Even My Accurate Predictions Are Wrong
The future does not come in a straight line. Multiple factors affect one another and the final outcome. My prediction that machine shops would see more composites is playing out, but I missed an important means by which this would happen.
In an issue 10 years ago, I wrote a cover story about a development I was confident was coming: greater use of composite materials, particularly carbon-fiber-reinforced plastic (CFRP). The application of this material to more parts in the aircraft sector, plus expansion into applications beyond aerospace, would create opportunities for shops ready to machine it. A sound premise. I went on to describe machining techniques and some of the perils inherent to composite structures made through material layup, such as delamination and fraying. But over the longer term, would layup remain the sole way to make a short-run polymer composite part?
I could have seen another option. Even 10 years ago, 3D printers had long been in use. I was just one year away from writing my first significant feature article about the future of 3D printing functional parts. I was just three years away from helping my employer launch Additive Manufacturing (AM), sister publication to Modern Machine Shop.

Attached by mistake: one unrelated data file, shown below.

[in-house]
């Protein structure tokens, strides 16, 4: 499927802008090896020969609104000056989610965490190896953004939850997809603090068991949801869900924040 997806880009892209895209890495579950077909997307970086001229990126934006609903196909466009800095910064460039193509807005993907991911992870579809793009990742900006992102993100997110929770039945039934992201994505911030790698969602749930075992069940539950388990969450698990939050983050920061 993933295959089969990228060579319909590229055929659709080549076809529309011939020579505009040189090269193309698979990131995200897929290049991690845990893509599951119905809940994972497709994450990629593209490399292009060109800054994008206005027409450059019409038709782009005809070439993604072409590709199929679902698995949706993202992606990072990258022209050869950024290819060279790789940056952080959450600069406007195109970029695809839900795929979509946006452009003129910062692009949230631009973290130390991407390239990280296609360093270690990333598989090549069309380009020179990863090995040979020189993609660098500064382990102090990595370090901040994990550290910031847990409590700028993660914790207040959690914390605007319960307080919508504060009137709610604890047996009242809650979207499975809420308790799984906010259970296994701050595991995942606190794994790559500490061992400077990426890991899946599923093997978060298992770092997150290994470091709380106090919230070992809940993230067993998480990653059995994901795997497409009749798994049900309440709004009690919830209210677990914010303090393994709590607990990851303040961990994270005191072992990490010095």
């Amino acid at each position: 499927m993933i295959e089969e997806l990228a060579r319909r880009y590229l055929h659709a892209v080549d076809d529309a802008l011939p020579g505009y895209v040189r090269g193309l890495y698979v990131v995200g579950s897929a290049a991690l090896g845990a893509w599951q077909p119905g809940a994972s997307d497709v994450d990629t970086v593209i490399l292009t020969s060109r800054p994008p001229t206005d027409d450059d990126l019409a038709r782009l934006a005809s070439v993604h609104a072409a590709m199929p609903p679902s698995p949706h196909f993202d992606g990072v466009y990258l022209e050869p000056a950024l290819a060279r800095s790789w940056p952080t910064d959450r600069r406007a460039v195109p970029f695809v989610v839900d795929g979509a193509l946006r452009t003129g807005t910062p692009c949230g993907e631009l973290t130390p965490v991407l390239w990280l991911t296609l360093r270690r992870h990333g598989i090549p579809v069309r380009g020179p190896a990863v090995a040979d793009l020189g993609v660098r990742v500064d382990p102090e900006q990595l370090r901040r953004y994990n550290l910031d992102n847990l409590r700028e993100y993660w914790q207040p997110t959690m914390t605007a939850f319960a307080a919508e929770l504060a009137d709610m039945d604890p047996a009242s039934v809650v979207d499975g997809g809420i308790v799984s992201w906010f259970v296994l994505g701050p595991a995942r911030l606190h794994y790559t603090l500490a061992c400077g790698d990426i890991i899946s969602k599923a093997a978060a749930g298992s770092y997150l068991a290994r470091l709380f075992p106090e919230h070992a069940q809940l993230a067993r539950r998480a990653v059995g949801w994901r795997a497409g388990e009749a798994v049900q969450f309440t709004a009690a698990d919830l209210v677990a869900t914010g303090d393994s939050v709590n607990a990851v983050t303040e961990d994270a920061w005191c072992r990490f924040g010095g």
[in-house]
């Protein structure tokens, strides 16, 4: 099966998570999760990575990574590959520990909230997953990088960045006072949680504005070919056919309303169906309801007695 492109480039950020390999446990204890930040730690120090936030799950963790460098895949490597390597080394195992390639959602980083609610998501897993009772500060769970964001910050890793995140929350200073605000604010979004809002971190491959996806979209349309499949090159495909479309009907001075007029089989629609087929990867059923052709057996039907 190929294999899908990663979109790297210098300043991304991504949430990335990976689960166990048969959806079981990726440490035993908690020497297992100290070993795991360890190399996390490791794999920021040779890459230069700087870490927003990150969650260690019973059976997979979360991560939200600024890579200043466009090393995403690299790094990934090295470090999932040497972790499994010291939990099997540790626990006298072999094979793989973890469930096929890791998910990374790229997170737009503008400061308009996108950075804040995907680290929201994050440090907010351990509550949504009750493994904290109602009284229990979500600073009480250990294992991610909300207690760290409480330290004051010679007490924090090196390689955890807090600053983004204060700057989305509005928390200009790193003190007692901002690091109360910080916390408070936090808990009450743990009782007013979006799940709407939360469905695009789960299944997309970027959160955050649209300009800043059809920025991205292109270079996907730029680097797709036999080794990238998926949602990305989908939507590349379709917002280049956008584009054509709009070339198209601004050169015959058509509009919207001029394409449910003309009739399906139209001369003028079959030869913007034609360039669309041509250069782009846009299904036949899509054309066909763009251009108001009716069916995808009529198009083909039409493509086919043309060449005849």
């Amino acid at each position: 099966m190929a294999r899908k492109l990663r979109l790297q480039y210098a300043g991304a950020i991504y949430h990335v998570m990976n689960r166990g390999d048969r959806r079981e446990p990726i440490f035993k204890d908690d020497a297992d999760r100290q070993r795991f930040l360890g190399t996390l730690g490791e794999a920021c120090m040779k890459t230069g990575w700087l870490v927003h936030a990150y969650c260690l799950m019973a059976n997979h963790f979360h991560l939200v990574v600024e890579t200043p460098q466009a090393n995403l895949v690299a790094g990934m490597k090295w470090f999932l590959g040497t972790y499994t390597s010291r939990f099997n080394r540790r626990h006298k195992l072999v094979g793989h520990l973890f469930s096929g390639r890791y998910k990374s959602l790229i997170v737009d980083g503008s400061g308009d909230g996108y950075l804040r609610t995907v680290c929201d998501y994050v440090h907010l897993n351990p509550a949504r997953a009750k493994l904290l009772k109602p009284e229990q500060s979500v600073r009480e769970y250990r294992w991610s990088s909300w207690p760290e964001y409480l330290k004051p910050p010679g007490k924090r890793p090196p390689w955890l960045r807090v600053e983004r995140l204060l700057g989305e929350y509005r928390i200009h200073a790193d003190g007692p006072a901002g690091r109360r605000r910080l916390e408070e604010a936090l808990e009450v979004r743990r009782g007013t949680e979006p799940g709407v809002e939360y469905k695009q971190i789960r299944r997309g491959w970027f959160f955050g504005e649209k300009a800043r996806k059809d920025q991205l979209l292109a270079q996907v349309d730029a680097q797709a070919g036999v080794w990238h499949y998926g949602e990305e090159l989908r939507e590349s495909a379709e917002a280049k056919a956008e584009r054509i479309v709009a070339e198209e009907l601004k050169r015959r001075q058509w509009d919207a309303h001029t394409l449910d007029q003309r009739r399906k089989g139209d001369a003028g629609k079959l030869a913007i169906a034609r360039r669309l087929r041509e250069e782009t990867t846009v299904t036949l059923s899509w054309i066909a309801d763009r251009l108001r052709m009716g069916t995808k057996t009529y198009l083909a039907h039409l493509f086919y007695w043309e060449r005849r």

Today, using 3D printing to make near-net-shape CFRP parts is becoming common. Our
The future is right here. That is the simple point I am sharing. The pieces are here to see, and yet predicting the future any further than just a few years ahead is difficult, because it involves identifying which pieces matter and, importantly, how they will fit together. Engineered composite materials matter; that was easy to see. But another piece was going to connect, the piece we would call additive manufacturing, and I did not see that much.
I hope you find this encouraging. Ten years from now will be the magazine’s 100th anniversary. If you can foresee how the pieces that are apparent today will come to fit together in the time until then, then you quite possibly have an insight better than all those who are making merely straight-line forecasts. May that insight serve you well! Ten years from now, I expect we will look back again. I hope you can look back then, too, on how far you have come and how much you have profited from the connections that you were able to see.
A hybrid system combining metal 3D printing with machining gives the Marine Corps perhaps its most effective resource yet for obtaining needed hardware in the field. It also offers an extreme version of the experience a machine shop might have in adding metal AM to its capabilities.
A video from Pratt & Whitney illustrates the steps needed to additively manufacture an aerospace component.
Analyzing directed energy deposition and powder-bed fusion provides a thorough understanding of the extra machining necessary for a “near net shape” versus a “net shape” manufacturing process.